By Margaret Waterman, Staff Writer
If you know me at all, you know I am crazy about the Winter Olympics. From ski jumping to curling to skeleton, there isn’t one event I don’t enjoy watching.
As an avid skier and general athletic enthusiast, I grew up on snow (I was a competitive alpine ski racer for 13 years). My parents have always joked that I can ski better than I can walk, which, according to the many scars on my knees, might be true.
So, as you can imagine, realizing that I was going to be in a foreign country for the entirety of the 2014 Sochi Olympics sort of stressed me out. How was I going to be able to ensure I could watch Ted Ligety fight to win his second Olympic giant slalom gold medal?
It turned out to be easier than I had imagined.
Luckily, the British Broadcasting Corporation, also known as BBC, allows no advertisements and thus has no incentive to embargo events until prime time.
Unlike NBC back in the U.S., BBC is paid for directly by citizens of the countries in which it is broadcast. Everyone who buys a television in the U.K. has to pay a “license fee,” which funds BBC and its many channels. For a color television, this fee is £145.50 per year, according to BBC’s website, which is equivalent to approximately $238.60.
So, this morning, even before I got out of bed, I was able to live-stream the men’s downhill medal heat right to my phone via BBC. And I haven’t had to miss many events. I got to catch Hannah Kearney, my favorite Olympian – who, before her US Ski Team days, skied for the Waterville Valley BBTS just like I did – capture the bronze medal in women’s freestyle skiing as it happened.
My friends and I also got to see the opening ceremony in real-time, unlike all our friends back in Boston and all over the U.S. (it was also interesting to see Americans tweet about the show later on, and to see them react to what we had seen hours before).
BBC also does a good job broadcasting all performances for each event. So, regardless of how well the U.S. does, we over in the U.K. can watch our hometown heroes compete, which has made watching the Olympics a much more patriotic, social event for us expatriates. We’ve spent the last few afternoons and nights crowded around the basement television, dinner plates in our laps.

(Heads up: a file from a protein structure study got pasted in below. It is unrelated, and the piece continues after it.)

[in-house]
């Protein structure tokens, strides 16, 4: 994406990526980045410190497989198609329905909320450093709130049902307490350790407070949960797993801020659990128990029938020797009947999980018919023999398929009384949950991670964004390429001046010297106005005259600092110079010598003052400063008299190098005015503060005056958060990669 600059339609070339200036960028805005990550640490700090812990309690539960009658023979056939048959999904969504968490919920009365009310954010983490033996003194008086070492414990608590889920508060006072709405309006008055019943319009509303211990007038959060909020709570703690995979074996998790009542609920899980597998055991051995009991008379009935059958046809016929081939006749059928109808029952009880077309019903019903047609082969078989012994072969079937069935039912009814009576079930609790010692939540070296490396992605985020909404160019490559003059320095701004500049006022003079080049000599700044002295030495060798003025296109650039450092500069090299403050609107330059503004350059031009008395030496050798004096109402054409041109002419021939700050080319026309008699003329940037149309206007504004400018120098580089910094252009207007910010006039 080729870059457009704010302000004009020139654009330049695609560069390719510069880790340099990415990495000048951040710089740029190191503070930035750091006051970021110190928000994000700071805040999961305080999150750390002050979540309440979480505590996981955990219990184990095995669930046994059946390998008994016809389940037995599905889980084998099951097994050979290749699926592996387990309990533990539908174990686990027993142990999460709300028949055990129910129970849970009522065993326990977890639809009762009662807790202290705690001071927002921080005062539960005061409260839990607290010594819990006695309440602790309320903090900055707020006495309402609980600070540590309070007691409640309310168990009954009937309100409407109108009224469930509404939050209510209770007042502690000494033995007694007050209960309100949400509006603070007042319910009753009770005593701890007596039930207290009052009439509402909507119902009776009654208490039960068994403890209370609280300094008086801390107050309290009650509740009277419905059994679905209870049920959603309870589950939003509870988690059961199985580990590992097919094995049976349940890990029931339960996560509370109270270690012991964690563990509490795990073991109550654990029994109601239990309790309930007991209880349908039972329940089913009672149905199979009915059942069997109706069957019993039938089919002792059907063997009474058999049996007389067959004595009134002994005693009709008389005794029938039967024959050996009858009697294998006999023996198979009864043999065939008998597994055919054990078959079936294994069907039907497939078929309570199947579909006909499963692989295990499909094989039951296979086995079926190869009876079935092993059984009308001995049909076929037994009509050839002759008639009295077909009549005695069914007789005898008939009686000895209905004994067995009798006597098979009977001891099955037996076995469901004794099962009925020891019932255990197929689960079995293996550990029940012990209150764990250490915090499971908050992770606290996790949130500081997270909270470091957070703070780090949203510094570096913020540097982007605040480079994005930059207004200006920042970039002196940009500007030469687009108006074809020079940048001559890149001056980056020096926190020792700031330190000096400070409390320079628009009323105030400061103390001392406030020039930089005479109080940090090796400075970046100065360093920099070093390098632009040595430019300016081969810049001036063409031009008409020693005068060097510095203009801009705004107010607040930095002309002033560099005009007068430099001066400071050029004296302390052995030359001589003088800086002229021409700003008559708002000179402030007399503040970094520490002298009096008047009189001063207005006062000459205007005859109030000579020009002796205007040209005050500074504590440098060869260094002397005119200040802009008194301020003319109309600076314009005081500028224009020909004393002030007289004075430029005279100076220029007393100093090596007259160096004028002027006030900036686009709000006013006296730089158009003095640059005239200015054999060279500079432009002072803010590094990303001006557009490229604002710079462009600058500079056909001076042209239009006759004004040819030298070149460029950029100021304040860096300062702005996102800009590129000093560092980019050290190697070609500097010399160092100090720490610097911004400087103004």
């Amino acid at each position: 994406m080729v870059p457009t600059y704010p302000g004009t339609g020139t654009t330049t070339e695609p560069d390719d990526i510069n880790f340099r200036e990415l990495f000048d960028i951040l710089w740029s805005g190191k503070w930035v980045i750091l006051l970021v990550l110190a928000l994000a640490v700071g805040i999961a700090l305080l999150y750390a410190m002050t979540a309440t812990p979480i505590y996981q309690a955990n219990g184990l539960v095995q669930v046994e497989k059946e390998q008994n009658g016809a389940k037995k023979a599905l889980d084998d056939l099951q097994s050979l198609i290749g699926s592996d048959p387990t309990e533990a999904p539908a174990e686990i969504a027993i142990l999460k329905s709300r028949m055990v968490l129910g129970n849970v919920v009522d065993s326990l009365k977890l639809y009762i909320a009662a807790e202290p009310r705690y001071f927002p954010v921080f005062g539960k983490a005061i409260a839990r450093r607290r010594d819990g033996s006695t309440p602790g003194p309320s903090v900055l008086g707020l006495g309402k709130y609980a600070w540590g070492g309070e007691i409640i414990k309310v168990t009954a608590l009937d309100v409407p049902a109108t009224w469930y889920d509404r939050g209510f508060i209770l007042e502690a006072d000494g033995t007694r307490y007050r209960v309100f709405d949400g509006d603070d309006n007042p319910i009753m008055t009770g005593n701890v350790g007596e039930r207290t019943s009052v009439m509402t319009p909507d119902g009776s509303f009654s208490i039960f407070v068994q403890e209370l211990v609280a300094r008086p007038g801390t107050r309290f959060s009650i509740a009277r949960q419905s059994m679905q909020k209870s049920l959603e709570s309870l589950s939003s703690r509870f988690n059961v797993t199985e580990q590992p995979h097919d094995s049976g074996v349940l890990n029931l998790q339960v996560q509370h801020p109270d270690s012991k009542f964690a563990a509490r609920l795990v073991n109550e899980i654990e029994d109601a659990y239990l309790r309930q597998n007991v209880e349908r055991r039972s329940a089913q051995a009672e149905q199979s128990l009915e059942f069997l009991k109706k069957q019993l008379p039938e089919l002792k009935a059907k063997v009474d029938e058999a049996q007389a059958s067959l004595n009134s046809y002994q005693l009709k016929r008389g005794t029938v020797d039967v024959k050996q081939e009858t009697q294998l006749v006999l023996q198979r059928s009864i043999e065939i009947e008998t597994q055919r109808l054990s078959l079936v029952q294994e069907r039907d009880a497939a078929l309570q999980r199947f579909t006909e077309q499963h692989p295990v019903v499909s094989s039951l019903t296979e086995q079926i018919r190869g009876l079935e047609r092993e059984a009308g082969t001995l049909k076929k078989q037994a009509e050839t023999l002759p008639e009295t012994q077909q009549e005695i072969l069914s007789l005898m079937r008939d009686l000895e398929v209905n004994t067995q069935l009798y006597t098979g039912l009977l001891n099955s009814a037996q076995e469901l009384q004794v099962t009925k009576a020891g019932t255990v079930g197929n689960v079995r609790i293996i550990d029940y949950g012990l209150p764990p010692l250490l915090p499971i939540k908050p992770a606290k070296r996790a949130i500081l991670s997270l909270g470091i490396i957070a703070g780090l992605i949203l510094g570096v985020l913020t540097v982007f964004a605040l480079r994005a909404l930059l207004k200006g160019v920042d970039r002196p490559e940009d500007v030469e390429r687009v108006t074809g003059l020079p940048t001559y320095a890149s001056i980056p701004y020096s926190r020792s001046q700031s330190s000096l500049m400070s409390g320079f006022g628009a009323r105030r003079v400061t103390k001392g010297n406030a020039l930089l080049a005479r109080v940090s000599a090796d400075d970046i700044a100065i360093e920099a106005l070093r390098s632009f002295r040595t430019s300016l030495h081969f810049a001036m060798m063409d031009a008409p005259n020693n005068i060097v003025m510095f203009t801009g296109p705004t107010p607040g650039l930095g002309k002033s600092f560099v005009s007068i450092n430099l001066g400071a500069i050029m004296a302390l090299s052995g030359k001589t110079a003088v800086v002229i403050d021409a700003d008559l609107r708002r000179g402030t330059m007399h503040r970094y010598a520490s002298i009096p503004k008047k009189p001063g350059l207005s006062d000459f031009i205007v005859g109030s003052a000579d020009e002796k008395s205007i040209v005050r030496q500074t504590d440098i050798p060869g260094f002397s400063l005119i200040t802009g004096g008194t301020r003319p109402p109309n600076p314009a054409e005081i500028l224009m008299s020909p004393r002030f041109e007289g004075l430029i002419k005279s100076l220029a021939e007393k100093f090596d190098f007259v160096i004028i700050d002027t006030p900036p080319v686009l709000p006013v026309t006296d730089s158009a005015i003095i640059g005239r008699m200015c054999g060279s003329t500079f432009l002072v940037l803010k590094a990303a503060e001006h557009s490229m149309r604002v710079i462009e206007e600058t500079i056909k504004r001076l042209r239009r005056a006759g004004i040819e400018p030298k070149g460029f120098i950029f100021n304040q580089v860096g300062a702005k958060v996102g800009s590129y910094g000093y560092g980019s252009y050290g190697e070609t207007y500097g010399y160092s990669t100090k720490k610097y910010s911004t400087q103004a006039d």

Speaking of which, I’ve got to run and catch the re-airing of the downhill competition. There’s no way I’m going to miss an opportunity to watch Bode Miller’s (kind of disappointing) run again. Go team USA!
By Devon Delfino, Staff Writer
It’s official, anyone can have their own show. The new show on E!, “What Would Ryan Lochte Do?”, premiered this past Sunday, and for the life of me I can’t figure out why someone though this was a good idea.
True, Lochte has accomplished a ton when it comes to swimming. But the 28 year old’s 11 Olympic medals fade into the background as soon as he starts talking. Okay, so it’s not exactly as confusing a choice as “Keeping up with the Kardashians”, but, from what I’ve seen in the promotionals, it’s not that much better.
It’s not so much what he says (though he did once admit to wanting to be the next Kim Kardashian), but the way that he says it that makes Lochte one of the more unintentionally hilarious athletes I’ve seen.
So of course, they gave him a reality show.
The invasion of reality TV has brought with it a kind of voyeuristic obsession and a cult-like following. From the “Jersey Shore” to the “Real Housewives” series to the magic that is “Here Comes Honey Boo Boo”, we have more reality shows than we can handle.
In a recent interview on Fox29, Lochte’s surfer-dude demeanor, his inability to answer simple questions and his continuous attempts to coin the phrase, “Jeah” (in the words of Regina George, “Stop trying to make ‘jeah’ happen, it’s not going to happen”) made the anchors burst out in hysterics. At this point, the athlete has become more of a joke than I think he realizes. The weird thing is that he is talented, educated and obviously determined.
But that’s clearly not what reality TV is about, and it never will be. It’s about pure entertainment, and the hilarity that ensues when Lochte speaks might be enough to keep viewers watching.
Watch the promotional video of Ryan Lochte’s new show below: